Deployment of Biden administration’s rapid tests not easily reaching those who need them most
Last week, the Biden administration launched two programs aimed at putting rapid COVID tests in the hands of every American. But the design of the two efforts disadvantages people who already face the biggest hurdles in testing.
From the limit on test orders to the languages available on websites, the programs miss out on many people who don’t speak English or have no internet access, as well as those who live in multi-family households. All of these obstacles are more common for non-white Americans, who have also been hit the hardest by COVID. The White House told KHN it would address those issues, but did not elaborate.
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He launched a federally run website on January 18 where people can order free tests sent directly to their homes. But there is a limit of four tests per household. Many homes could quickly exceed their allowances — more than a third of Hispanic Americans and about a quarter of Asian and Black Americans live in households with at least five residents, according to an analysis of Census Bureau data by KFF. Only 17% of white Americans live in these large groups.
“There are challenges they have to work on for sure,” said Dr. George Benjamin, executive director of the American Public Health Association.
In addition, since January 15, the federal government has required private insurers to reimburse consumers who purchase rapid tests.
When the federal website – with orders fulfilled and shipped through the United States Postal Service – went live this week, the first wave of registrations revealed serious problems.
Some people who live in multi-family residences, such as condos, dorms and houses divided into apartments, have reported on social media that if a resident has already ordered tests to their address, the website does not allow a second person to place an order.
“They are going to have to figure out how to solve it when several families live in the same accommodation and each member of the family needs at least one test. I don’t know the answer to that question yet,” Benjamin said.
USPS spokesman David Partenheimer said that while this only appears to be an issue for a small portion of orders, people experiencing the issue should file a complaint. service request or contact support at 1-800-ASK-USPS.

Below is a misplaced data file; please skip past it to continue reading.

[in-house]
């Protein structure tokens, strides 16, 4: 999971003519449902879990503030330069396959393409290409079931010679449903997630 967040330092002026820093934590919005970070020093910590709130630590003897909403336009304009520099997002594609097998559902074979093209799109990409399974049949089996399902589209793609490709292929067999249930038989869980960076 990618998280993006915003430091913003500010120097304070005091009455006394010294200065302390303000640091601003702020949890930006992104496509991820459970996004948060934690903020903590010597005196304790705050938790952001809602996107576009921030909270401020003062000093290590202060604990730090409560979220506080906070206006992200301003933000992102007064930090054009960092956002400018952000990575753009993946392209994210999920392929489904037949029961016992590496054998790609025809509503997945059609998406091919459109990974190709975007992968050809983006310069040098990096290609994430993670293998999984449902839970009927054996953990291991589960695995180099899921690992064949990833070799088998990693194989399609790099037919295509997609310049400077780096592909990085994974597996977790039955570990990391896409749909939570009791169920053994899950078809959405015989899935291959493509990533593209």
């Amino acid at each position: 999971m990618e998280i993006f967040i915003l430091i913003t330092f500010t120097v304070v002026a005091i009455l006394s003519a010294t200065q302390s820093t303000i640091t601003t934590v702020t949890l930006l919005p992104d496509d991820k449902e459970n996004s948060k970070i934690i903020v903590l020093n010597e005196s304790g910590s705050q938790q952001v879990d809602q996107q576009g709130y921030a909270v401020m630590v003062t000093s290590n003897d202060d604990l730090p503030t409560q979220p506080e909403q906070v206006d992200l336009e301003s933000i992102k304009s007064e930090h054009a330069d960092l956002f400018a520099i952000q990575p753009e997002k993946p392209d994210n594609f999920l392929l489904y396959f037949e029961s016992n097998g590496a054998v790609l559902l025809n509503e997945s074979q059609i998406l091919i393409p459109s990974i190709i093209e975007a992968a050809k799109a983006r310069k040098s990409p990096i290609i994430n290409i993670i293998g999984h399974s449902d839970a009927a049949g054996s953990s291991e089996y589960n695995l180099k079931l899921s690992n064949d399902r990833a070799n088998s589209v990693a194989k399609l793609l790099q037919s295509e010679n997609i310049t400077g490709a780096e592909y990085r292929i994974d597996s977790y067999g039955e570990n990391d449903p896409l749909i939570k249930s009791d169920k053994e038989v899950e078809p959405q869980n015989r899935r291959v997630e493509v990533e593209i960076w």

A White House official said 20% of shipments will be directed to people living in vulnerable ZIP codes each day, as determined by the Centers for Disease Control and Prevention. social vulnerability index, which identifies the communities most in need of resources.
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Another potential hurdle: Currently, only those with internet access can order the free rapid tests directly to their homes. Although some people can access the website on smartphones, online-only access could still exclude millions of Americans: 27% of Native American households and 20% of black households do not have an Internet subscription, according to a Census Bureau KHN analysis. The data.
The federal website is currently only available in English, Spanish and Chinese.
According to the White House, a hotline is also being launched to alleviate these types of issues. An assistant said it should be operational by January 21. But details are pending on hours of operation and whether translators will be available for non-English speakers.
However, the website reaches a group left behind in the initial rollout of the vaccine: blind and visually impaired Americans who use screen-reading technology. Jared Smith, associate director of WebAIM, a nonprofit web accessibility organization, said the federal site “is very accessible. I see very few finicky little things that I could change. »